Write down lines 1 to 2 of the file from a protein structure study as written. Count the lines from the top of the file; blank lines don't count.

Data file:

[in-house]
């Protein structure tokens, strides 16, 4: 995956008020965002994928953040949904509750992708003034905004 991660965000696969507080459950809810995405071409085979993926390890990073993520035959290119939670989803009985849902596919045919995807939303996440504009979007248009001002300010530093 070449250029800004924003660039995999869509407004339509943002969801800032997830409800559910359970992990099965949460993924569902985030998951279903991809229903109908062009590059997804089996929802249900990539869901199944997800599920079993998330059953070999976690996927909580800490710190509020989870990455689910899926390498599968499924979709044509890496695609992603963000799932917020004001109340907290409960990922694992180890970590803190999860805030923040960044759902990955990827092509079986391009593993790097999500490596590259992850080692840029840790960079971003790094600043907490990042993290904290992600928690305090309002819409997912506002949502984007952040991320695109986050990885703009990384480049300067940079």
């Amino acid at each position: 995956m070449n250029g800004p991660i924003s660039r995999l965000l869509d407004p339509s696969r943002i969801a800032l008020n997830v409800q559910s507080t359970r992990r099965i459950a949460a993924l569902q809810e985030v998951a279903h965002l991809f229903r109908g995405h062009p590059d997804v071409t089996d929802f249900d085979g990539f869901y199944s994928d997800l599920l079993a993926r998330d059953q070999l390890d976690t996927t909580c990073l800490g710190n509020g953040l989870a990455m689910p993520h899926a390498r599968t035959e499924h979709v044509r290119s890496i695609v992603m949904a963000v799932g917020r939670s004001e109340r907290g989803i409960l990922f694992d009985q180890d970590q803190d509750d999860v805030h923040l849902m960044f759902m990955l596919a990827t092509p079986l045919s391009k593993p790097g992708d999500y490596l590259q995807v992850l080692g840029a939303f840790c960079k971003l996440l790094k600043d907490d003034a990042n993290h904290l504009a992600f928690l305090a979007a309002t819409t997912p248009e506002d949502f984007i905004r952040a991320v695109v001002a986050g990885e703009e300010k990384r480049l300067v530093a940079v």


[in-house]
């Protein structure tokens, strides 16, 4: 995956008020965002994928953040949904509750992708003034905004 991660965000696969507080459950809810995405071409085979993926390890990073993520035959290119939670989803009985849902596919045919995807939303996440504009979007248009001002300010530093 070449250029800004924003660039995999869509407004339509943002969801800032997830409800559910359970992990099965949460993924569902985030998951279903991809229903109908062009590059997804089996929802249900990539869901199944997800599920079993998330059953070999976690996927909580800490710190509020989870990455689910899926390498599968499924979709044509890496695609992603963000799932917020004001109340907290409960990922694992180890970590803190999860805030923040960044759902990955990827092509079986391009593993790097999500490596590259992850080692840029840790960079971003790094600043907490990042993290904290992600928690305090309002819409997912506002949502984007952040991320695109986050990885703009990384480049300067940079």